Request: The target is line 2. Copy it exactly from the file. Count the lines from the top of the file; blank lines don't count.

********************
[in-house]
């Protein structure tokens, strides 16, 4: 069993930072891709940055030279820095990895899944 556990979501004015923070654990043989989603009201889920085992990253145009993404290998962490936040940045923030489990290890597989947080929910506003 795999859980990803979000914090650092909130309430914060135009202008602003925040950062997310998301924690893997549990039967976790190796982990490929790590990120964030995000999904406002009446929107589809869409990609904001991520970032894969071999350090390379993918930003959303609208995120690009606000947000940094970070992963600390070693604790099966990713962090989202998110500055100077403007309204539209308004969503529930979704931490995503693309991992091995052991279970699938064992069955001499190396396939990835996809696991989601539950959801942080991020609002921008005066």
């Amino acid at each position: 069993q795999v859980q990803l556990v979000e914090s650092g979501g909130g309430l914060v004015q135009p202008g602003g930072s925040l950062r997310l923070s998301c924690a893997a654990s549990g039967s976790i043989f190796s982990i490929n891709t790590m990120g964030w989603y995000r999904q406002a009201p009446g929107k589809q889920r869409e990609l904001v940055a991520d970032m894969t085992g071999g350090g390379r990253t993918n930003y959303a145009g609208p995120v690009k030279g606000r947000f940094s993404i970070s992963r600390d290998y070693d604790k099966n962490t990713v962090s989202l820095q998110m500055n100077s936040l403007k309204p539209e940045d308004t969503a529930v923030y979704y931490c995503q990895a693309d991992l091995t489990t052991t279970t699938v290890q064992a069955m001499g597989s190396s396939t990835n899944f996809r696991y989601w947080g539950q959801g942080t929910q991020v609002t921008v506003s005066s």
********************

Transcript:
């Protein structure tokens, strides 16, 4: 069993930072891709940055030279820095990895899944 556990979501004015923070654990043989989603009201889920085992990253145009993404290998962490936040940045923030489990290890597989947080929910506003 795999859980990803979000914090650092909130309430914060135009202008602003925040950062997310998301924690893997549990039967976790190796982990490929790590990120964030995000999904406002009446929107589809869409990609904001991520970032894969071999350090390379993918930003959303609208995120690009606000947000940094970070992963600390070693604790099966990713962090989202998110500055100077403007309204539209308004969503529930979704931490995503693309991992091995052991279970699938064992069955001499190396396939990835996809696991989601539950959801942080991020609002921008005066």